Corporate journalism is (thankfully) dying, spending more of its time writing “stories” like this. It’s not reporting; it’s public relations spin.
Over the last two years, some of this [San Diego’s] darkest secrets have been dragged into the light — city officials with conflicts of interest and hidden pay raises, affordable housing that was not affordable, misleading crime statistics.
Investigations ensued. The chiefs of two redevelopment agencies were forced out. One of them faces criminal charges. Yet the main revelations came not from any of San Diego’s television and radio stations or its dominant newspaper, The San Diego Union-Tribune, but from a handful of young journalists at a nonprofit Web site run out of a converted military base far from downtown’s glass towers — a site that did not exist four years ago.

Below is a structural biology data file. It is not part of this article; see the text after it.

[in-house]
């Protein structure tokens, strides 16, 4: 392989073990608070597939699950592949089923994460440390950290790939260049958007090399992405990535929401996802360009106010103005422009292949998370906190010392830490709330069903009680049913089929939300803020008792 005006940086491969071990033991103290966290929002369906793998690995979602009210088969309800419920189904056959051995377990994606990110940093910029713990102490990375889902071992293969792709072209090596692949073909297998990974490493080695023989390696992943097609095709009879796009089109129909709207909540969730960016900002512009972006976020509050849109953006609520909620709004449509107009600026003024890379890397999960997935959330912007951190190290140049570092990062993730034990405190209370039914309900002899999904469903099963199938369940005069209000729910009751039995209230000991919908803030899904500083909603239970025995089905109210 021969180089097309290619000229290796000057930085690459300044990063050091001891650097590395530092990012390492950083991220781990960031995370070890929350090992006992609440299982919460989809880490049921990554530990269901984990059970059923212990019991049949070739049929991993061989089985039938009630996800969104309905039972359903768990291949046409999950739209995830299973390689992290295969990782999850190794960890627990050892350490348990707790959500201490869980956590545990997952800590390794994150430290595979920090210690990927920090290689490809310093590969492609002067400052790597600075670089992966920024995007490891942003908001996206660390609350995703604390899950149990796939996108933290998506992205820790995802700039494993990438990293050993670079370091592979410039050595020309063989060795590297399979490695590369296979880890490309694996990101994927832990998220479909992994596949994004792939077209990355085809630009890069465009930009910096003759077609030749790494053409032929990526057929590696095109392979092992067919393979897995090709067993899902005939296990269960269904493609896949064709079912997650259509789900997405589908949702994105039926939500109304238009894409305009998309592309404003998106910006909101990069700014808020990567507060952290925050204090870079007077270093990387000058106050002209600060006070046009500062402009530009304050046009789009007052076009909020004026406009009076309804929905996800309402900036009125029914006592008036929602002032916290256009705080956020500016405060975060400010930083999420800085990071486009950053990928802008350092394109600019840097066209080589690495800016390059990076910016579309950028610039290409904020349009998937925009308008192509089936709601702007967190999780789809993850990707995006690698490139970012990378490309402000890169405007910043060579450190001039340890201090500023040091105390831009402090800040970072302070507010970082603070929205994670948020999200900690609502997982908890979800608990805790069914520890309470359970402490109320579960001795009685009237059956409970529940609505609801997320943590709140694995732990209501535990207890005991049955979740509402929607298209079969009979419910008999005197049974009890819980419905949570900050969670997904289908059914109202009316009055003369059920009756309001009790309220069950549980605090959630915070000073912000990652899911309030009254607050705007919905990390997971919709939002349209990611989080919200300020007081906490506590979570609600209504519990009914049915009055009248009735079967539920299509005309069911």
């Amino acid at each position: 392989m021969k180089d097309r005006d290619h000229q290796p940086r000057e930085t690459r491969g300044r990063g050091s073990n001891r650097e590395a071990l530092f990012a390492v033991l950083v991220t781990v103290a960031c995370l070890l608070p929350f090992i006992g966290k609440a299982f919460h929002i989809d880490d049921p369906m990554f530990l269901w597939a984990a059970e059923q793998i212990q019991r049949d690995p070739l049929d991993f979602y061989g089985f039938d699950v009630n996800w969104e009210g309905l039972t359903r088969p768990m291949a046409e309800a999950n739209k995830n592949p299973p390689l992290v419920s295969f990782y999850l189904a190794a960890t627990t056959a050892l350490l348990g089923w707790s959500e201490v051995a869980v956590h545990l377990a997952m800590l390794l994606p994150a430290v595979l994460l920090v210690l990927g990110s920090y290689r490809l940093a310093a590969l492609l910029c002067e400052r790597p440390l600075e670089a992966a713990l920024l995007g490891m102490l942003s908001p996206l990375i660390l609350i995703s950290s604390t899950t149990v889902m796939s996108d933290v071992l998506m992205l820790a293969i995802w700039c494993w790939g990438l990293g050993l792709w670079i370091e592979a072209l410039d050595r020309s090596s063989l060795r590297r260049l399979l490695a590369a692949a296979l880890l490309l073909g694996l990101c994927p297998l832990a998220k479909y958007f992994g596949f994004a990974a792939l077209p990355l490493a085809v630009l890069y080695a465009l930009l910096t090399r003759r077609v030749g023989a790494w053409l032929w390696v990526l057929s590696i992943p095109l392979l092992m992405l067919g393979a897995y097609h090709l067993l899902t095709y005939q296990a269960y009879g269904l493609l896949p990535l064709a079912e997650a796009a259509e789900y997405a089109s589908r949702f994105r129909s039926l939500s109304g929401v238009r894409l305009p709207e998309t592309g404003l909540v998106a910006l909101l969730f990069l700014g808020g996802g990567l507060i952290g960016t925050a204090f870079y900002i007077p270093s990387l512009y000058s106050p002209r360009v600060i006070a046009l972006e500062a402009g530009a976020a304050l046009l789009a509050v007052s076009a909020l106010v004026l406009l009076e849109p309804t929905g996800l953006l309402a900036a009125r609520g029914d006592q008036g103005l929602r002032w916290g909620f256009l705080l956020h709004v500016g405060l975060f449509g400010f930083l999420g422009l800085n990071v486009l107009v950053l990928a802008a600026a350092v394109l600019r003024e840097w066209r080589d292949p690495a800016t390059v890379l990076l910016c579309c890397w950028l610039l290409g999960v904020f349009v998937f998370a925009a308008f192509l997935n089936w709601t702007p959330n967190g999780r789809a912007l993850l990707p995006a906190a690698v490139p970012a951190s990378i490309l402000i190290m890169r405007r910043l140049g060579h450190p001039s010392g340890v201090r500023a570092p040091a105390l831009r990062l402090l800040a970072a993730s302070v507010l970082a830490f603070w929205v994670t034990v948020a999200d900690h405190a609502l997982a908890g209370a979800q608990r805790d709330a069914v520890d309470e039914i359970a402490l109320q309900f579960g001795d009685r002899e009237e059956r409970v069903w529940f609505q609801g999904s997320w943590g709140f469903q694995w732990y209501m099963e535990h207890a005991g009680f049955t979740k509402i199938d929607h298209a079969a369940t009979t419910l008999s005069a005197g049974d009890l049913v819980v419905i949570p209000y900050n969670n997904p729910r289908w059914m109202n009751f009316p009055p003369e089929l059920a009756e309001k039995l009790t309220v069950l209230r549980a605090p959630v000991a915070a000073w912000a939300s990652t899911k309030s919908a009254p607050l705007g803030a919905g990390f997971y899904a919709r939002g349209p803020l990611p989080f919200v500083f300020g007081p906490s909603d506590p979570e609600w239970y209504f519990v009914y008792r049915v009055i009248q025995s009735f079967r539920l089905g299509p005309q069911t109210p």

As America’s newspapers shrink and shed staff, and broadcast news outlets sink in the ratings, a new kind of Web-based news operation has arisen in several cities, forcing the papers to follow the stories they uncover.